Accused Directors Try to Turn Legal Tables on FDIC

By Peters, Andy | American Banker, September 20, 2011 | Go to article overview

Accused Directors Try to Turn Legal Tables on FDIC


Peters, Andy, American Banker


Byline: Andy Peters

Directors accused of contributing to the collapse of their banks are blaming their accusers.

As the Federal Deposit Insurance Corp. files more lawsuits against former directors of failed banks, a common theme has emerged from the defendants' legal arguments: The FDIC and other regulators are to blame because they repeatedly gave their blessing to the failed banks' business plans.

Mike Perry, a former IndyMac Bancorp chief executive and a defendant in a lawsuit brought by the FDIC, has blasted the agency for its "own failures," including the insolvency of the Deposit Insurance Fund.

Other defendants are making a different argument, asserting that the business decisions they made were expressly approved by the FDIC.

The defendants claim that if the FDIC, staffed by banking experts, was unable to forecast the real estate meltdown, how could community bank directors and officers.

"The FDIC repeatedly and consistently endorsed [Haven Trust Bank's] business plan, financial performance, policies, asset quality and management over the course of the five years preceding" its closure, wrote Theodore Sawicki, a lawyer at Alston & Bird who is representing the directors of the Duluth, Ga., bank, which was closed by regulators in December 2008.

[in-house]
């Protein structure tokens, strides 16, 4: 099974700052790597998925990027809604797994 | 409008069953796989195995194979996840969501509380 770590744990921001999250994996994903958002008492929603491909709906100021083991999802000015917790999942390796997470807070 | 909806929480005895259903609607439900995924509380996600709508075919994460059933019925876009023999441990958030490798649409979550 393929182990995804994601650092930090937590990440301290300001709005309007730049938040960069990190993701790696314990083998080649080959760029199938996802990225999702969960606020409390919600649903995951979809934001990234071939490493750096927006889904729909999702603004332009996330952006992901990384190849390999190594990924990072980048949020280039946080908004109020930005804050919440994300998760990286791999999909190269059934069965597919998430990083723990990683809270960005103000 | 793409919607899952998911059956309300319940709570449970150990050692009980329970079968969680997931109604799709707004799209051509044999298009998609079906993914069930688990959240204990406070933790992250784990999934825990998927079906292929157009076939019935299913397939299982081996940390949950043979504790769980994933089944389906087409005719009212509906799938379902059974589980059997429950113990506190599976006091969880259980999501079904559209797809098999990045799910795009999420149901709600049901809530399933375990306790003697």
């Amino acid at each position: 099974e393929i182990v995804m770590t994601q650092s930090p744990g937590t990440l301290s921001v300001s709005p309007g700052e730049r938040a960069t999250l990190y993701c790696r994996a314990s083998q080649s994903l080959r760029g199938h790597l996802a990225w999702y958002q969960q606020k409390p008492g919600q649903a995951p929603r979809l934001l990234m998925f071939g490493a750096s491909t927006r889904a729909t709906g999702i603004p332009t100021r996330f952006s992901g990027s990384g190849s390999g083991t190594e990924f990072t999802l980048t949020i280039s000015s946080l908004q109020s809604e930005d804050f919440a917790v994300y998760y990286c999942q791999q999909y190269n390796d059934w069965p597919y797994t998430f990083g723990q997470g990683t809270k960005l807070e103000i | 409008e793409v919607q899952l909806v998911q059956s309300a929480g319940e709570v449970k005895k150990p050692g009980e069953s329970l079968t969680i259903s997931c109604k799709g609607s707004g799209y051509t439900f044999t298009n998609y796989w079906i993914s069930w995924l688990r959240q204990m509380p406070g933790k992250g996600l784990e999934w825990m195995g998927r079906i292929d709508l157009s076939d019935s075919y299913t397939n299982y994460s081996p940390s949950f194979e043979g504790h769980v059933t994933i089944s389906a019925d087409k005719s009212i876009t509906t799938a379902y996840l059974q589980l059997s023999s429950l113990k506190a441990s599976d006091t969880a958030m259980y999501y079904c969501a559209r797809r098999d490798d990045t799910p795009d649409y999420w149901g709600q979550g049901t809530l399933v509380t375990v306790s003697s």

Sawicki, in a Sept. 15 court document filed with the U.S. District Court for the Northern District of Georgia, wrote that the FDIC had even determined that the bank was "fundamentally sound and is in substantial compliance with all laws and regulations."

By itself, blaming regulators is not a legal strategy that should be expected to produce much success, said Tony Powers, a lawyer at Rogers & Hardin LLP who has represented individuals against claims from the Securities and Exchange Commission.

"It's typical that companies try to blame their regulators, but it doesn't work," he said.

Still, some industry observers said they believe the defense has some merit.

"It's unfair to hold outside bank board members accountable for a lack of clairvoyance into these trends when regulators who were better situated and better informed were also blindsided," said Brian Olasov, a managing director at McKenna Long & Aldridge.

David Barr, an FDIC spokesman, said the agency does not comment on pending litigation.

In most of the FDIC's cases in which the accused have submitted reply briefs, the defendants' lawyers do not rely solely on the argument that regulators are at fault.

Many defendants, for instance, have argued that the agency failed to demonstrate that board members were negligent or careless in making decisions on loan approvals. …

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